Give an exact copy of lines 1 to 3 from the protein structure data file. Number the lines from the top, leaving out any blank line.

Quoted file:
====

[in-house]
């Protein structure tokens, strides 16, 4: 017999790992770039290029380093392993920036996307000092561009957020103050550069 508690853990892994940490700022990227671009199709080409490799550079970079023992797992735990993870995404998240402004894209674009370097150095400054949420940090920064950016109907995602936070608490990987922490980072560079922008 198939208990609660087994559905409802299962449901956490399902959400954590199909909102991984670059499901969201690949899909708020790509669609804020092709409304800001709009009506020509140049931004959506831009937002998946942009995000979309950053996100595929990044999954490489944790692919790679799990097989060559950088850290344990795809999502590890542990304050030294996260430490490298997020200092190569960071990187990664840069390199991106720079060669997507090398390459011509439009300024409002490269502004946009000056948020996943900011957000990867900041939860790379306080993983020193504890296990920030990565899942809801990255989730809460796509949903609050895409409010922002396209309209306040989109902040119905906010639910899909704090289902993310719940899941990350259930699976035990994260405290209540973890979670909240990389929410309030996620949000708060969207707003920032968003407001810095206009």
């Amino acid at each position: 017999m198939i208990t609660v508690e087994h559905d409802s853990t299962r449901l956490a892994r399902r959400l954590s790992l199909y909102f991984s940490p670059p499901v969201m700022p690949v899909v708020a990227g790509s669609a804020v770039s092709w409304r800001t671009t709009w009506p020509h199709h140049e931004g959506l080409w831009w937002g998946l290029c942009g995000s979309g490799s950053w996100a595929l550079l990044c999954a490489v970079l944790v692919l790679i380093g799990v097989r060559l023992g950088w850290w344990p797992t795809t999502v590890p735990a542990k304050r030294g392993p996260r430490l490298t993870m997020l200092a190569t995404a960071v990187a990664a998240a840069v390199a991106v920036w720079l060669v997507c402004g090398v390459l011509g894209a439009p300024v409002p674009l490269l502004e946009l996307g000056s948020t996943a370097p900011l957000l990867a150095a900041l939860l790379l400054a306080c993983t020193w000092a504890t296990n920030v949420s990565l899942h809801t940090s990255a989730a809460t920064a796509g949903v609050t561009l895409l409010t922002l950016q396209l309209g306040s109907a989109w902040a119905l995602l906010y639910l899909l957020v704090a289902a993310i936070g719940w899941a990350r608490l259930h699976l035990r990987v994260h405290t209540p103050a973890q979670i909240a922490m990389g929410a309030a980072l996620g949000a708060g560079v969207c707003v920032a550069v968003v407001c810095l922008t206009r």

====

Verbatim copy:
[in-house]
């Protein structure tokens, strides 16, 4: 017999790992770039290029380093392993920036996307000092561009957020103050550069 508690853990892994940490700022990227671009199709080409490799550079970079023992797992735990993870995404998240402004894209674009370097150095400054949420940090920064950016109907995602936070608490990987922490980072560079922008 198939208990609660087994559905409802299962449901956490399902959400954590199909909102991984670059499901969201690949899909708020790509669609804020092709409304800001709009009506020509140049931004959506831009937002998946942009995000979309950053996100595929990044999954490489944790692919790679799990097989060559950088850290344990795809999502590890542990304050030294996260430490490298997020200092190569960071990187990664840069390199991106720079060669997507090398390459011509439009300024409002490269502004946009000056948020996943900011957000990867900041939860790379306080993983020193504890296990920030990565899942809801990255989730809460796509949903609050895409409010922002396209309209306040989109902040119905906010639910899909704090289902993310719940899941990350259930699976035990994260405290209540973890979670909240990389929410309030996620949000708060969207707003920032968003407001810095206009």
């Amino acid at each position: 017999m198939i208990t609660v508690e087994h559905d409802s853990t299962r449901l956490a892994r399902r959400l954590s790992l199909y909102f991984s940490p670059p499901v969201m700022p690949v899909v708020a990227g790509s669609a804020v770039s092709w409304r800001t671009t709009w009506p020509h199709h140049e931004g959506l080409w831009w937002g998946l290029c942009g995000s979309g490799s950053w996100a595929l550079l990044c999954a490489v970079l944790v692919l790679i380093g799990v097989r060559l023992g950088w850290w344990p797992t795809t999502v590890p735990a542990k304050r030294g392993p996260r430490l490298t993870m997020l200092a190569t995404a960071v990187a990664a998240a840069v390199a991106v920036w720079l060669v997507c402004g090398v390459l011509g894209a439009p300024v409002p674009l490269l502004e946009l996307g000056s948020t996943a370097p900011l957000l990867a150095a900041l939860l790379l400054a306080c993983t020193w000092a504890t296990n920030v949420s990565l899942h809801t940090s990255a989730a809460t920064a796509g949903v609050t561009l895409l409010t922002l950016q396209l309209g306040s109907a989109w902040a119905l995602l906010y639910l899909l957020v704090a289902a993310i936070g719940w899941a990350r608490l259930h699976l035990r990987v994260h405290t209540p103050a973890q979670i909240a922490m990389g929410a309030a980072l996620g949000a708060g560079v969207c707003v920032a550069v968003v407001c810095l922008t206009r």